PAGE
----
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Fifth Anniversary of the Attacks of September 11, 2001

Location: Washington, DC

FIFTH ANNIVERSARY OF THE ATTACKS OF SEPTEMBER 11, 2001 -- (Senate - September 11, 2006)

Mr. McCONNELL. Mr. President, 5 years ago today, al-Qaida terrorists launched a brutal sneak attack on American soil. It was their deadliest attack ever and a day America will never forget.

Today, we remember and honor the innocent victims of that attack and stand in support of their families and communities.

We honor the heroic police officers, firefighters, and emergency medical personnel who rushed into burning buildings when everyone else was rushing out.

We honor the valiant passengers of United Airlines Flight 93, who gave their lives to save thousands of others--including, quite possibly, many in the building in which we stand.

We honor millions of good-hearted volunteers who lined up to help their fellow Americans and donated time, money, blood, and literally everything they could.

We honor the families who opened their homes, the houses of worship that opened their doors, and the schoolchildren who saw evil for the first time but were not afraid to open their hearts.

We honor the military and law enforcement personnel whose vigilance has kept us from attack since that day. It is because of their service we have not been attacked at home in the 5 years since.

Some have made the ultimate sacrifice, and we honor their families, while realizing the debt can never be repaid.

As the country reflects on what happened that tragic day, we must remember this: Two skyscrapers may be gone, but 5 years after 9/11, America stands taller than ever.

America is on the offense against terrorists, and America is winning the war on terror. And thanks to hard and dangerous work over the last 5 years, today, America is safer. To make us safer still, we continue to wage war against terrorists who would harm America here and around the world. Of the senior terrorist leaders whom our Government has been tracking, many have been apprehended or killed, and we are disrupting the flow of money, supplies, people, and information to the terrorists.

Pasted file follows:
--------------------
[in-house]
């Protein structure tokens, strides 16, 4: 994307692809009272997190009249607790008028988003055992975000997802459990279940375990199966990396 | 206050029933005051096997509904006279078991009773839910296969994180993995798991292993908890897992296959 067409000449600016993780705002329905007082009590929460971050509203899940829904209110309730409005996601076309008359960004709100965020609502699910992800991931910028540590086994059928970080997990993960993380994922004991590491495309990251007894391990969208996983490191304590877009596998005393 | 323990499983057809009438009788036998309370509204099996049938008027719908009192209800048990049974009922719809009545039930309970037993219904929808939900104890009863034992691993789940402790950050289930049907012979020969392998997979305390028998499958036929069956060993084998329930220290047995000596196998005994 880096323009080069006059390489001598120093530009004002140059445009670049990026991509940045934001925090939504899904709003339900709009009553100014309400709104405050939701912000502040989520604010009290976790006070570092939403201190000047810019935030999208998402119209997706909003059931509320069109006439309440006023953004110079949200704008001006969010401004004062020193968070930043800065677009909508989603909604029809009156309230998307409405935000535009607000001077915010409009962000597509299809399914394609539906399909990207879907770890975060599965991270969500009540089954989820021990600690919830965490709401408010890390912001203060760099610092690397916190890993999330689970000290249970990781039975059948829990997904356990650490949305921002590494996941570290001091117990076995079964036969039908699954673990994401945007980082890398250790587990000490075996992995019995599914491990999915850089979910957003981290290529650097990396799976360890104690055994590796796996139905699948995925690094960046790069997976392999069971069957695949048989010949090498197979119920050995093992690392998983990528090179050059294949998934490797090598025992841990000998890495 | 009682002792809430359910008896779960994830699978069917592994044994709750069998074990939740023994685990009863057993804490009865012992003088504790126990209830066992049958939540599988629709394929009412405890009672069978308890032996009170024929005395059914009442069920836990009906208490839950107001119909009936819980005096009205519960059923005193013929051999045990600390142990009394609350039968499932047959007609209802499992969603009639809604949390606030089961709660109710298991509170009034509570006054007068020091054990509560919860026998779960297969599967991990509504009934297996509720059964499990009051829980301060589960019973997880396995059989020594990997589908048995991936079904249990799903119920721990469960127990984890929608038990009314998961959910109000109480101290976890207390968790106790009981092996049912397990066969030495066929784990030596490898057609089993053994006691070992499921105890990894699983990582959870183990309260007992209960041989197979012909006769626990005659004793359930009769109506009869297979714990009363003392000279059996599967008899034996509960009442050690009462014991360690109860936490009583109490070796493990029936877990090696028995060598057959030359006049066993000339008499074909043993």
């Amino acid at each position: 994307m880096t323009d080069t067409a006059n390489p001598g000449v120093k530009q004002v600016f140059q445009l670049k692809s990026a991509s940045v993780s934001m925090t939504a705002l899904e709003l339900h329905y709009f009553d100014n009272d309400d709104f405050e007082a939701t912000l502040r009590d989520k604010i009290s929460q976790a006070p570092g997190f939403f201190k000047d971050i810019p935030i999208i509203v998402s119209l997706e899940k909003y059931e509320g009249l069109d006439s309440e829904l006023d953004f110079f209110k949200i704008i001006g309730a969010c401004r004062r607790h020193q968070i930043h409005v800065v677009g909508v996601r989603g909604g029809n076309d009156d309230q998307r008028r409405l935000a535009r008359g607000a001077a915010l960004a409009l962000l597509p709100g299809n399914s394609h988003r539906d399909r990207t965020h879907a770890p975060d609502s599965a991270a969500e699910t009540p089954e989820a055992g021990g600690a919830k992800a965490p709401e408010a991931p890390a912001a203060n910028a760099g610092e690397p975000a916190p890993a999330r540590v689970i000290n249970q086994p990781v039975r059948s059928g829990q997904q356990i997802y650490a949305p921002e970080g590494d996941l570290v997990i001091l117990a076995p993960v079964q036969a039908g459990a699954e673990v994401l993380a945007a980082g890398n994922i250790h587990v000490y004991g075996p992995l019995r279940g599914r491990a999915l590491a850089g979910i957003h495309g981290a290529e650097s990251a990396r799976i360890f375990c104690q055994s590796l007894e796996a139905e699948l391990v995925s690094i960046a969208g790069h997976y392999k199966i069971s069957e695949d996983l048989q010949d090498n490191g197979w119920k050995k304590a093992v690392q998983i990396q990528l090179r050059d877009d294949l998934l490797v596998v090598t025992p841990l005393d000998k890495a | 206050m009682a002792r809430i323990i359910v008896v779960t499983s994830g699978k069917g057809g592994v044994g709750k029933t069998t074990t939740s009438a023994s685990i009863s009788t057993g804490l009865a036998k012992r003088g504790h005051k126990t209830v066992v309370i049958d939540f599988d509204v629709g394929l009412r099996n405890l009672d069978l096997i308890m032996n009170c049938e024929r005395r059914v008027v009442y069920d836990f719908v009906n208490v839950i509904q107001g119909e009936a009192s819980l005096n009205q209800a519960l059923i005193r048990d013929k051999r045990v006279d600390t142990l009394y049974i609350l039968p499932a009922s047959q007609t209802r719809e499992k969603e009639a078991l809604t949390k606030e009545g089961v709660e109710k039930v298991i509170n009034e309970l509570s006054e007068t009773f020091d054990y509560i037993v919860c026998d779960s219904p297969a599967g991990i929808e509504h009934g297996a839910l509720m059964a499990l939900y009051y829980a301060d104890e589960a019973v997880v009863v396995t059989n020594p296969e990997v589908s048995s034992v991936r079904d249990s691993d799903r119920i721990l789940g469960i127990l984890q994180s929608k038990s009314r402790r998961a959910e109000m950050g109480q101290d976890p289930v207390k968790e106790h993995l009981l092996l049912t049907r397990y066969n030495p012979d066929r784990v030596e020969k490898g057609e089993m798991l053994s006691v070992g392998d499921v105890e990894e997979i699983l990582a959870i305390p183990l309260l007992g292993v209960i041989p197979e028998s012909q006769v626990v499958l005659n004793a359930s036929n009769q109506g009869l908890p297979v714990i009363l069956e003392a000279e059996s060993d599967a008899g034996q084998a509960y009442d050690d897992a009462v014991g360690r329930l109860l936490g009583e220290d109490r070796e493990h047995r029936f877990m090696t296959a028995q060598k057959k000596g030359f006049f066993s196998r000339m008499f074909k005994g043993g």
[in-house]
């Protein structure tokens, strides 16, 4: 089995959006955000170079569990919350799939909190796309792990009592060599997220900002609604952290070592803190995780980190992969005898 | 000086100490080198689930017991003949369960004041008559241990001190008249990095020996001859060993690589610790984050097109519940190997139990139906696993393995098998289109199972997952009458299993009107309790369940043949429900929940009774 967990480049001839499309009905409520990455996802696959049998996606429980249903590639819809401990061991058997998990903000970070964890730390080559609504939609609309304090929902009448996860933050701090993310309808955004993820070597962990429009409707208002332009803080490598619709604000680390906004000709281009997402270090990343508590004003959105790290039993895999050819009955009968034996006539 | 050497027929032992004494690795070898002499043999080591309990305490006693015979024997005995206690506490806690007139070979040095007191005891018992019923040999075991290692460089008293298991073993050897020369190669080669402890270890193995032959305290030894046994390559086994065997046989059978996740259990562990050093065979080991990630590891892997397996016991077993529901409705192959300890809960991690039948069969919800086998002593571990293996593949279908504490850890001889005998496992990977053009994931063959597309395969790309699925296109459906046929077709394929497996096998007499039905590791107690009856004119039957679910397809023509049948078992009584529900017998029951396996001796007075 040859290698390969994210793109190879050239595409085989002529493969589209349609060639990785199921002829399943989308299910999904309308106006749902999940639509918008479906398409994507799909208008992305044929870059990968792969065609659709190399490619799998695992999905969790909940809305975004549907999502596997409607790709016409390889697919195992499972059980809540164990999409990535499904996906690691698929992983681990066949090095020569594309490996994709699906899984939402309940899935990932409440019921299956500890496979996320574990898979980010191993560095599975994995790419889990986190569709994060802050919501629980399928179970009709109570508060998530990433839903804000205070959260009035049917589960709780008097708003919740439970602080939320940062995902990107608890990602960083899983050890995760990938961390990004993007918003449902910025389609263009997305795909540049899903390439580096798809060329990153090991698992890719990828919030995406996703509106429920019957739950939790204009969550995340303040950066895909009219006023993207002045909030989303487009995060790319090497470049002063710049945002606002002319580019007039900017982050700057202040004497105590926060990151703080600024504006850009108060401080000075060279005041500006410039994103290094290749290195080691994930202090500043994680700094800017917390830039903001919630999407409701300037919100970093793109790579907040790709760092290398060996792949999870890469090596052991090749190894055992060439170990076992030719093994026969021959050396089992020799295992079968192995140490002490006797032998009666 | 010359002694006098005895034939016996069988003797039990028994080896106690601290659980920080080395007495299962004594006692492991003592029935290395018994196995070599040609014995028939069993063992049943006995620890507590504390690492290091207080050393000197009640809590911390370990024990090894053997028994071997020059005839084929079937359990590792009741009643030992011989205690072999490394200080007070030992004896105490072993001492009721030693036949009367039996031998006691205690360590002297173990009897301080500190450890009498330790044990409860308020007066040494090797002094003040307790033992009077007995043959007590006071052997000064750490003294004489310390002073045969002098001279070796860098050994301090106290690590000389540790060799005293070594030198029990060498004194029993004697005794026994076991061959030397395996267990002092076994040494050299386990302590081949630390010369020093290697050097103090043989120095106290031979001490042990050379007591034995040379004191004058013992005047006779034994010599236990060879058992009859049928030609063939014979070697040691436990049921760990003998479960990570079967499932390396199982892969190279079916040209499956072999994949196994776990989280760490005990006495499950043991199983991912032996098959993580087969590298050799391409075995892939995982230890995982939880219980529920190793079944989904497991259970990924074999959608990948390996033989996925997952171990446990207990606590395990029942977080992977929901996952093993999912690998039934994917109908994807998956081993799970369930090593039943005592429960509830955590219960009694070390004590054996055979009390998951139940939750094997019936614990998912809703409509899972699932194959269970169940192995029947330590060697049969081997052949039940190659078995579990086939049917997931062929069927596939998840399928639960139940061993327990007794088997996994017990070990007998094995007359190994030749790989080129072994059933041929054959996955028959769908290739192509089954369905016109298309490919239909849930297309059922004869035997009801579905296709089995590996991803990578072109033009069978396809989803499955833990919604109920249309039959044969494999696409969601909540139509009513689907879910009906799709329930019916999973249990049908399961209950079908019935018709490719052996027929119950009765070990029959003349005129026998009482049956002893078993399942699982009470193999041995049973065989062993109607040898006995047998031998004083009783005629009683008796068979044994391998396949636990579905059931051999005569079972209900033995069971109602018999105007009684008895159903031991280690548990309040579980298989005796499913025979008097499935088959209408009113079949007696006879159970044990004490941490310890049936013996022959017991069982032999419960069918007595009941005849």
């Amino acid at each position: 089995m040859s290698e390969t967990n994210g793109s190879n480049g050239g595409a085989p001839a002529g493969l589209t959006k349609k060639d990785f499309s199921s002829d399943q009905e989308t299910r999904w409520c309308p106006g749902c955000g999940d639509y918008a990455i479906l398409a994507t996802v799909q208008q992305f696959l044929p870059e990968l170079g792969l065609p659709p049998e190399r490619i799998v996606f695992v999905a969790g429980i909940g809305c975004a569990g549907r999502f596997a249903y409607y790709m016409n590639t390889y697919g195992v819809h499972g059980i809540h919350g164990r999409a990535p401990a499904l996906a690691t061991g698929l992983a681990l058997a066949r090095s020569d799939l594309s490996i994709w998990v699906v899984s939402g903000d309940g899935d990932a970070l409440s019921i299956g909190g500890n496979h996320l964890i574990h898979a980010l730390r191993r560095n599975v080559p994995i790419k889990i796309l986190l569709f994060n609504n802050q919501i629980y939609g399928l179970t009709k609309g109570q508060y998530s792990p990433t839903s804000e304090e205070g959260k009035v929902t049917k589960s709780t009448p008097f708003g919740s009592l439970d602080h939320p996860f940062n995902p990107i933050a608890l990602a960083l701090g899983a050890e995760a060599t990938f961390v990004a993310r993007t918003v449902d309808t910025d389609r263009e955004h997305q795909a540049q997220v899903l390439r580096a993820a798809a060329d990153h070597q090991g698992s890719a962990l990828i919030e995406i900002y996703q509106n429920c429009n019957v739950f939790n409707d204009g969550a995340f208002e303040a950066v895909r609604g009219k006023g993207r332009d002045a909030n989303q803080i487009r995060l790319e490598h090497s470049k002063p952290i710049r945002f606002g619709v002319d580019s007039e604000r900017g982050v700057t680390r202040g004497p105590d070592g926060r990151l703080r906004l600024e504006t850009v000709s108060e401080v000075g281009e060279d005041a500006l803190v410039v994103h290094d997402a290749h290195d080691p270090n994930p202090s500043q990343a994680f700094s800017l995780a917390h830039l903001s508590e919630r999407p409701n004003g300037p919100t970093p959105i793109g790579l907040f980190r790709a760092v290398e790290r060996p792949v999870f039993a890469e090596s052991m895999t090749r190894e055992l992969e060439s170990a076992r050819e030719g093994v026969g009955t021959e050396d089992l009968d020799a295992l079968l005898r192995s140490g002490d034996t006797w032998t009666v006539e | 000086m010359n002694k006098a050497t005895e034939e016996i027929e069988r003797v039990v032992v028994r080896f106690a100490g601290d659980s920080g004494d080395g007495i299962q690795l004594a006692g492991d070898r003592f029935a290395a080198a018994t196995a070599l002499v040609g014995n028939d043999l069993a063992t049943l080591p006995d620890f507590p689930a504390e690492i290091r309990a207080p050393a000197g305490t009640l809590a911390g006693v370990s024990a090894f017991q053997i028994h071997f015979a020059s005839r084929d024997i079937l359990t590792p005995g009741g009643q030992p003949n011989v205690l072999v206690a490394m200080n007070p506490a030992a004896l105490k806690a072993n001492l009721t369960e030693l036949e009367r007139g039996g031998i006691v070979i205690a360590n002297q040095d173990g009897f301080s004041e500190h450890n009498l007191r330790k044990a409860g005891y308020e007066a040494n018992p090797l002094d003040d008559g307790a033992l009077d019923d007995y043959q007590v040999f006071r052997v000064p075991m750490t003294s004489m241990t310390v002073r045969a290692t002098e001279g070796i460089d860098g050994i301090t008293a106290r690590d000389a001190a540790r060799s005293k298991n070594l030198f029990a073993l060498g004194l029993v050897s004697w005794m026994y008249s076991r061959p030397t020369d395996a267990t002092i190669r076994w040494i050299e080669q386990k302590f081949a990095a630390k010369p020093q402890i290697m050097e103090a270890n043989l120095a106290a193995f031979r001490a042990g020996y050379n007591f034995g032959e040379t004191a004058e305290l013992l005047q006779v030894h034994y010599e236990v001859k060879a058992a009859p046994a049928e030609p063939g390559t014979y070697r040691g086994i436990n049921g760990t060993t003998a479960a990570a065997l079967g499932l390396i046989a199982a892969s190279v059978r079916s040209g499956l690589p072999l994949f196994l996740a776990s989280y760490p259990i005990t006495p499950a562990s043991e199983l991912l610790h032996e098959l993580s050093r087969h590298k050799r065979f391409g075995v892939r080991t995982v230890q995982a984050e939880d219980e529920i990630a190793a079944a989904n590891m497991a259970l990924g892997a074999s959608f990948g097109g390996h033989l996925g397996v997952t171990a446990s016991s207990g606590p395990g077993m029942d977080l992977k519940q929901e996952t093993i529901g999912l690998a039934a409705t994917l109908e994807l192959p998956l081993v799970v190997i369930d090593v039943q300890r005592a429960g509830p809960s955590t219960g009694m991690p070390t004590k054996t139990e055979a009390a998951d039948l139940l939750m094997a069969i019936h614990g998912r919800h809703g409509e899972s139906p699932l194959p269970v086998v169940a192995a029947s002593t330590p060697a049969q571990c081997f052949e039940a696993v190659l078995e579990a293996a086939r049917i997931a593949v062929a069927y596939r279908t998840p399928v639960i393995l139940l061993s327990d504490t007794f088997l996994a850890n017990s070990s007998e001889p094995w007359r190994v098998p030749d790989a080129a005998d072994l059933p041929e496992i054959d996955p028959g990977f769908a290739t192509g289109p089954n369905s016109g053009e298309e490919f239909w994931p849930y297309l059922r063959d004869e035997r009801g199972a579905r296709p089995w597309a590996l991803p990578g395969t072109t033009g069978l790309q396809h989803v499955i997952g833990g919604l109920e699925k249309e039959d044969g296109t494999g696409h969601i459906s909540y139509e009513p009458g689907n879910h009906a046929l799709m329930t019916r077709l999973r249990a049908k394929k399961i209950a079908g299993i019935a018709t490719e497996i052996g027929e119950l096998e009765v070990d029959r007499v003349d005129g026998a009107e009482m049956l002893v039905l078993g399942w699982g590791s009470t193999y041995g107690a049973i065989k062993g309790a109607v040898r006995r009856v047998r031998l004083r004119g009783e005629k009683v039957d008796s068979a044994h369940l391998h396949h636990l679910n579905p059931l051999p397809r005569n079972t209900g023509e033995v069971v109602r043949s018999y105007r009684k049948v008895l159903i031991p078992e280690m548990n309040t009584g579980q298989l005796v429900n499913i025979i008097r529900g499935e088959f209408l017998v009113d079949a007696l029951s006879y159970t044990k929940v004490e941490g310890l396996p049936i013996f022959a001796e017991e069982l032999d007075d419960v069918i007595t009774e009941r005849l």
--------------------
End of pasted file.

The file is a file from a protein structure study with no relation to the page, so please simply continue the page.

But we must stay on the offensive. This Congress must ensure that the brave men and women fighting under our flag have everything they need to complete their mission. War is horror, and none of us want these heroes torn away from their homes and families. But we must confront the fundamental reality of 9/11. The enemy was at war with us for years prior to that attack. It was only on that day that we began to fight back with the effort necessary to beat this warped and virulent strain of radical Islam. And we will prevail over the toxic death wish that preaches indiscriminate killing of men, women, and children in the Name of the Almighty.

Most importantly, all of us must do what we can to sustain the faith of our fellow citizens through this long and difficult war. When we began the fight after 9/11, we knew it would not be short, and we knew it would not be easy. In fact, this struggle will last years, perhaps decades. We cannot be sure when we will win, but we can be sure that we will win. We must sustain our faith because as long as we maintain our will to win, we will prevail.

Once before, America was the target of a surprise deadly attack. Two days after that attack, on December 9, 1941, President Franklin Roosevelt addressed the Nation. Here is what he had to say:

When we resort to force, as now we must, we are determined that this force shall be directed toward ultimate good as well as against immediate evil. We Americans are not destroyers, we are builders. ..... We are going to win the war and we are going to win the peace that follows.

What was true then is truer today. We do not fight for death and destruction, as the terrorists do. We fight for liberty. That is America's greatest strength. And no terrorist attack will ever diminish it.

Five years ago today, Members of Congress from both parties and both Chambers stood united on the Capitol steps and sang ``God Bless America.'' In the days that followed, our Nation witnessed a resurgence in unity and in purpose.

Voluntarism soared. American flags sold out of stores overnight. Just as we stood united here, the country stood united against a growing threat.

This evening, Members of Congress will return to the steps and join together to remember that day of resolve. And as we once again ``swear allegiances to a land that's free,'' it is my sincere hope that we will reignite our united purpose.

Mr. President, I yield the floor.

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